It may come as a surprise to collectors old and new that the topic of Breyer eyewhites is a little more complicated than it appears. Rather than being a relatively new feature on Breyer models, eyewhites have been appearing on Breyer models, on and off, since the 1950s.
Hand painted eyewhites first appeared in the late 1950s to compliment models such as the Clydesdale Stallion and the Arabian family sets. Translucent white paint was hand-applied with two brush strokes in the back corner of each eye. As Breyer expanded its line in the 1960s with molds such as the Running Mare and Fighting Stallion, they also received eyewhites.
For a brief time in the mid-1960s, Breyer experimented with a slightly different style of eyewhites: the eyeball was painted white first and the black pupil was then painted on top of it, creating a crisp, masked look. These can be seen on early examples of models such as the Pacer, Man O' War, and the Grazing Mare and Foal.
These early eyewhites were phased out by the late 1960s, probably to cut costs and streamline production. It wouldn’t be until the 1980s that eyewhites would reappear – first on limited edition and special runs, and eventually on many regular run items. Most larger-scale Breyer models produced today have painted eyewhites to make them more life-like and expressive.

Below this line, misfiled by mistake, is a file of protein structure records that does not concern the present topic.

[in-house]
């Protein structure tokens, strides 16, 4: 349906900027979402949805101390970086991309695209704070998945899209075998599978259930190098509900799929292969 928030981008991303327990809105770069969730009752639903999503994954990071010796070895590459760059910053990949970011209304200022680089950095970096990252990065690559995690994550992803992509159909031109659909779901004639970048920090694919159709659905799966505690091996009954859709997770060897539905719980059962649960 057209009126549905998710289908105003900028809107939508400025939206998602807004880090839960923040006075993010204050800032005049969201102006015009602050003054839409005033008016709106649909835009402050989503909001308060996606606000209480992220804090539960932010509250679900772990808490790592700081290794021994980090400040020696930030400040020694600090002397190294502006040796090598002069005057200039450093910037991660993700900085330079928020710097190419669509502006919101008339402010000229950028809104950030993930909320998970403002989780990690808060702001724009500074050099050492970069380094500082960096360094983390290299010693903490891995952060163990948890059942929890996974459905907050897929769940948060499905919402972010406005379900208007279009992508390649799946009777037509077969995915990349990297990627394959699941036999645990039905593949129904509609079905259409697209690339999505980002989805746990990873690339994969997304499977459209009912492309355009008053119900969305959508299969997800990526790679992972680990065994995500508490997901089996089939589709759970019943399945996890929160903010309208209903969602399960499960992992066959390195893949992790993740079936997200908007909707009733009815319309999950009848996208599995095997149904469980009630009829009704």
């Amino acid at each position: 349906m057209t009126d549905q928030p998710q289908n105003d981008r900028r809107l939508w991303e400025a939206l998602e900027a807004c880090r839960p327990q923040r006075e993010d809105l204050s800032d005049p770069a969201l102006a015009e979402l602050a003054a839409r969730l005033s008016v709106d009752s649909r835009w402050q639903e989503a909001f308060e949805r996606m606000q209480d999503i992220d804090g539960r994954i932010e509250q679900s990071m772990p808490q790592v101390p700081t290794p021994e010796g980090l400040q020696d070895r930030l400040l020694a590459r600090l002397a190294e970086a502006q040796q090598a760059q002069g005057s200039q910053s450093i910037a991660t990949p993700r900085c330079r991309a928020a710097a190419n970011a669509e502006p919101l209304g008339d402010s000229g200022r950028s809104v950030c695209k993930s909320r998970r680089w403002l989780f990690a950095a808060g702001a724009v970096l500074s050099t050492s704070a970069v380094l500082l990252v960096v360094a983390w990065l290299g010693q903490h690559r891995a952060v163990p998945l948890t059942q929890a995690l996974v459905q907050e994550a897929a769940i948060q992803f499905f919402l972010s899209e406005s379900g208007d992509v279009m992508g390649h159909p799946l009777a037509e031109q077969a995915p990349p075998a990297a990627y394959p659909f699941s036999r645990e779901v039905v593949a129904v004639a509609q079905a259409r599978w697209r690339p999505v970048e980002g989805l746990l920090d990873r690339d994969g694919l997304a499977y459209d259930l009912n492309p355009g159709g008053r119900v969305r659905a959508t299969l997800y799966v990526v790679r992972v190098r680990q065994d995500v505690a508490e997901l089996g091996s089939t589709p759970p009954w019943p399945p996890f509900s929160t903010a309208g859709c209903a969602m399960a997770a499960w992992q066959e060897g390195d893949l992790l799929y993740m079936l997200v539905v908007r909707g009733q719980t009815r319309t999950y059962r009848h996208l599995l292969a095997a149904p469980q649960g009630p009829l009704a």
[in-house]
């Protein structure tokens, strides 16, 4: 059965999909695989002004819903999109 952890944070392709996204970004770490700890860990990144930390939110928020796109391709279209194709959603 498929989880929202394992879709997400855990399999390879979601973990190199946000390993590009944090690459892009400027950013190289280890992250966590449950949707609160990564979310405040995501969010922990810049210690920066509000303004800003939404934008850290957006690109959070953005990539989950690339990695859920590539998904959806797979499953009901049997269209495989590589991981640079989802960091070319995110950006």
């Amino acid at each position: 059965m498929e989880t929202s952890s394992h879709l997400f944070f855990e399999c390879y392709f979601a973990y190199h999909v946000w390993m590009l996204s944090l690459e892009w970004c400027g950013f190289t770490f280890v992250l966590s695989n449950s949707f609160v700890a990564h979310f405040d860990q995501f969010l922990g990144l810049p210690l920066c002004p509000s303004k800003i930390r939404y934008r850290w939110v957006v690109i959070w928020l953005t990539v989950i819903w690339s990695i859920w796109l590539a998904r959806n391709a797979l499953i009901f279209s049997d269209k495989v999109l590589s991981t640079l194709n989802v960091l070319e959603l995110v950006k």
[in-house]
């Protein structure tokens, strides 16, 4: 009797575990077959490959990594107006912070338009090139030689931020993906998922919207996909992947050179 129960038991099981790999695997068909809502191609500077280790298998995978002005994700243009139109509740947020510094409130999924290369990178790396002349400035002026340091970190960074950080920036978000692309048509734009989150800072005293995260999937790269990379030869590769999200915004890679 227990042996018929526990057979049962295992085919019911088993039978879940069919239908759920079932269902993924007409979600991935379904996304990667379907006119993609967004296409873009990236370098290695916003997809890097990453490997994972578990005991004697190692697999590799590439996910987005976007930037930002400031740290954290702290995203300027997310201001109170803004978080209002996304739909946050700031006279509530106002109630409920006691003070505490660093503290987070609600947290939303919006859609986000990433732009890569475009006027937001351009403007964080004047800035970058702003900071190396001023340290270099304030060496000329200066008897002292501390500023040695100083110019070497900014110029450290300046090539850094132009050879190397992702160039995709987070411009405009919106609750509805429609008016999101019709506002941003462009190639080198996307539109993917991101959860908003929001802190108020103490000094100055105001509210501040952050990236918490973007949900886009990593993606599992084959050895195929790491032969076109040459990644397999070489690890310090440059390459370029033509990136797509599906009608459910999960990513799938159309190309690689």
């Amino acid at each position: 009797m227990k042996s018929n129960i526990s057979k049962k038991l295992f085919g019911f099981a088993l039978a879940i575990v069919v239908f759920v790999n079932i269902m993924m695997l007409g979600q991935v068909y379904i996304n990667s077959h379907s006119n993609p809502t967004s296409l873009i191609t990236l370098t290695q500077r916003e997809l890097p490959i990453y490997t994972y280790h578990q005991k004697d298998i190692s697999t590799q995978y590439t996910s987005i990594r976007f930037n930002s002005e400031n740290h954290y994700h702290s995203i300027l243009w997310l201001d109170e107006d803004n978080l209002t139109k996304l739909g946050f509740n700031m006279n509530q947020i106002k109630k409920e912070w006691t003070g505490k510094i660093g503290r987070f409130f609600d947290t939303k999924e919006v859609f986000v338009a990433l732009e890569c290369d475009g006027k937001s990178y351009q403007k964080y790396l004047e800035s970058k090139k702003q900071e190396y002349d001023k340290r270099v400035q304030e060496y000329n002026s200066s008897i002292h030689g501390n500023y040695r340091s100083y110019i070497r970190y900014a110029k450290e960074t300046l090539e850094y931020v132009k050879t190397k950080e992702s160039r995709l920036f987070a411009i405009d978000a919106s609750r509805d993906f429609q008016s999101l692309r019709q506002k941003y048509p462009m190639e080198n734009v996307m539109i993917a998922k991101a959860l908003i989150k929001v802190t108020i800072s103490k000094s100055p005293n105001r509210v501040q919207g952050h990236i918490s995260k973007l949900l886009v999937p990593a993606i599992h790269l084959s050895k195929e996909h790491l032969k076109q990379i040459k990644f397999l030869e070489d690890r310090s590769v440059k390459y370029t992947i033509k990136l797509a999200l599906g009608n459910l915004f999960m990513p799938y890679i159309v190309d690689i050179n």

Many collectors prize Breyers bearing these old style eyewhites, because they represent the earliest examples of their kind. Although the appearance of eyewhites is a good indicator of age, not all old models from the 1960s sported them. For example, most white or alabaster models were not produced with eyewhites, primarily because they would not have been visible. With the exception of a few models such as the Texas Longhorn Bull and the Walking Black Angus Bull, most of Breyer's non-horse models did not have eyewhites.
While these old-style eyewhites can contribute to the value and desirability of an older model, they should be considered more of a desirable addition than an absolute necessity. For example, take the old Breyer Racehorse: just because he never came with eyewhites certainly hasn't deterred collectors from wanting him anyway!